Well, there we were with ringside seats and a cloudy sky.  Thin high-level clouds which would not have been too much of a problem and thicker, fast-moving low-level clouds moving in ahead of a cold front. It was the low-level lot that was a problem because a gap would hardly have opened up when it was promptly closed up again. Despite the adverse conditions I did manage to get several photographs of the partially eclipsed sun.

These were the weather conditions one had to contend with while trying to photograph the eclipse.
These were the weather conditions one had to contend with while trying to photograph the eclipse.

I have put the time each photograph was taken in the caption so that one gets some idea of the progression of the eclipse.  All the photographs were taken with a Nikon D5100 camera mounted at prime focus on a Newtonian reflector (D=250), ISO 400 and shutter speed = 0.25 seconds.

This was the first clear shot I got at 07:26:04.80
This was the first clear shot I got at 07:26:04.80
Here the sun just started peeping out behind the clouds at 07:32:49.00
Here the sun just started peeping out behind the clouds at 07:32:49.00
A little bit more of the sun showing at 07:39:10.60
A little bit more of the sun showing at 07:39:10.60 and the first sunspot appears
Here the sun was almost clear of the clouds at 07:44:11.80
Here the sun was almost clear of the clouds at 07:44:11.80 and we have a second sunspot
Almost no  clouds and it looked as if we might get quite a large gap at 07:50:21.90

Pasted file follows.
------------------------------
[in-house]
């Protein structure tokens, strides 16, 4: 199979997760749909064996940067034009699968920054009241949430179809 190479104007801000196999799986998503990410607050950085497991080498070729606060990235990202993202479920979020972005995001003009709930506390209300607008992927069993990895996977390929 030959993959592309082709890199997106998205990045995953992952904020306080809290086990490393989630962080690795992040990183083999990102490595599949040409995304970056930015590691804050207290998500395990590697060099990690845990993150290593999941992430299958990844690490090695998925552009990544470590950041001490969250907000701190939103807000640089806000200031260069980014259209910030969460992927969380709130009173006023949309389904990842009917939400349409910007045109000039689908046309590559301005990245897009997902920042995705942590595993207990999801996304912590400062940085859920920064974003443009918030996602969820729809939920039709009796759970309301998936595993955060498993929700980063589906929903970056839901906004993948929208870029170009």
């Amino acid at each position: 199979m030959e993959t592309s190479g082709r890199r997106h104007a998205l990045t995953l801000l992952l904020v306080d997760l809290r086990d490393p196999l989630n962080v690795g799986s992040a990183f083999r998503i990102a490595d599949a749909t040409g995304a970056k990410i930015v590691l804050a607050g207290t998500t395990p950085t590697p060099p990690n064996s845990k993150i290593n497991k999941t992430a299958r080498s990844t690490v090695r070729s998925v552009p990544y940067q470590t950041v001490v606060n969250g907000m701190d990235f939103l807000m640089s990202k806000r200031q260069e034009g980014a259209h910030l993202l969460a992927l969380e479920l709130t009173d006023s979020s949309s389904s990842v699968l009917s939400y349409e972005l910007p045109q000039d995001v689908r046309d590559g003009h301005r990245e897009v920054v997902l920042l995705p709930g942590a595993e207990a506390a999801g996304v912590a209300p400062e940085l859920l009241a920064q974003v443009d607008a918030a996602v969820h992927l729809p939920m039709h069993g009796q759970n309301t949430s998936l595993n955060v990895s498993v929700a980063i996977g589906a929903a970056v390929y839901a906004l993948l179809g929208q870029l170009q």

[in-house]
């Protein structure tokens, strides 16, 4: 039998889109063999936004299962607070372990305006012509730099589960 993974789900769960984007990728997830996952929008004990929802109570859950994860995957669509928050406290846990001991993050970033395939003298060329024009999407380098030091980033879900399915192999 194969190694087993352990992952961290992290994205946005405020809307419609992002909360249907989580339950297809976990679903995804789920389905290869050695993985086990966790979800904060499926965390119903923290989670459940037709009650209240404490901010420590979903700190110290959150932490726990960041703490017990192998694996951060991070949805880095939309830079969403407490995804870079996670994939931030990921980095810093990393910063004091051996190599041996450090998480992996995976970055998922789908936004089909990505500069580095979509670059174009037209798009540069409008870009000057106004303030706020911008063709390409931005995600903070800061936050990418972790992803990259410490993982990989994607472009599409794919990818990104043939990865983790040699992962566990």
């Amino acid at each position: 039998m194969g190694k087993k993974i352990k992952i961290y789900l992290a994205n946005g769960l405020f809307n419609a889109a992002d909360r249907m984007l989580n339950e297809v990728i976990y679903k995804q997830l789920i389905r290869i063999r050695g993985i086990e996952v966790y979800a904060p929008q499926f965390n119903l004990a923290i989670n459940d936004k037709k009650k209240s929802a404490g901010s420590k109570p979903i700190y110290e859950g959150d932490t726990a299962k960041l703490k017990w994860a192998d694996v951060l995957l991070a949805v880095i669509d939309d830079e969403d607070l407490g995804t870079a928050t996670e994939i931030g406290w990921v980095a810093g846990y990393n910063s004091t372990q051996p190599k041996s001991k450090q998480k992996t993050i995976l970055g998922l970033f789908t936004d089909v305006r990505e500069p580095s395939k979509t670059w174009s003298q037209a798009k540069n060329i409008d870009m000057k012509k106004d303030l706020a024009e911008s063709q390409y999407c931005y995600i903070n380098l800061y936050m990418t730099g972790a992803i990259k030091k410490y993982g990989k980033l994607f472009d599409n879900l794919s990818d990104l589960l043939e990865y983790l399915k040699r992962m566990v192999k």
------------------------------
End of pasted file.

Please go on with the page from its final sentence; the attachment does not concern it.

Almost no clouds here and it looked as if we might get quite a large gap at 07:50:21.90 with two definite sunspots
Just a faint hint of clouds at 07:52:22.50
Just a faint hint of clouds at 07:52:22.50
Back the clouds came at 08:00:00.90
Back the clouds came at 08:00:00.90
This was pretty much the end of my eclipse section at 08:20:38.40
This was pretty much the end of my eclipse section at 08:20:38.40
By 09:11:07.40 the clouds opened up a large gap just to notify me that the eclipse was over before closing in again
By 09:11:07.40 the clouds opened up a large gap just to notify me that the eclipse was over before closing in again and one can now see five sunspots

 

Southern African Astronomical Observatory Telescopes hit the Road: February 2015

The 0.5m and 0.75m telescopes will soon be leaving Sutherland for Durban (University of KwaZulu Natal) and Boyden (University of Free State) respectively.

The 0.5m was constructed by Boller & Chivens of Pasadena, California, for the Republic Observatory in Johannesburg at the end of 1968. Boller & Chivens collaborated with Perkin-Elmer during the 1950’s to develop and manufacture the Baker-Nunn satellite tracking camera for the United States Vanguard satellite tracking program. Eventually, the company was taken over by Perkin-Elmer in 1965. The telescope’s main function at the Republic Observatory was photometry and planetary photography and was, in fact, the only telescope ready for use in June 1972 at the new Southern African Astronomical Observatory (SAAO) location in Sutherland. Initially, it was used with the Texas designed UCT high-speed photometer connected to a Nova minicomputer with software by R.E. Nather. Later the “People’s Photometer”, designed by Richard Bingham and built at the Greenwich Observatory, became the main instrument deployed with this telescope. A considerable number of publications about rapid variables such as dwarf novae originated from data produced by the 0.5m telescope.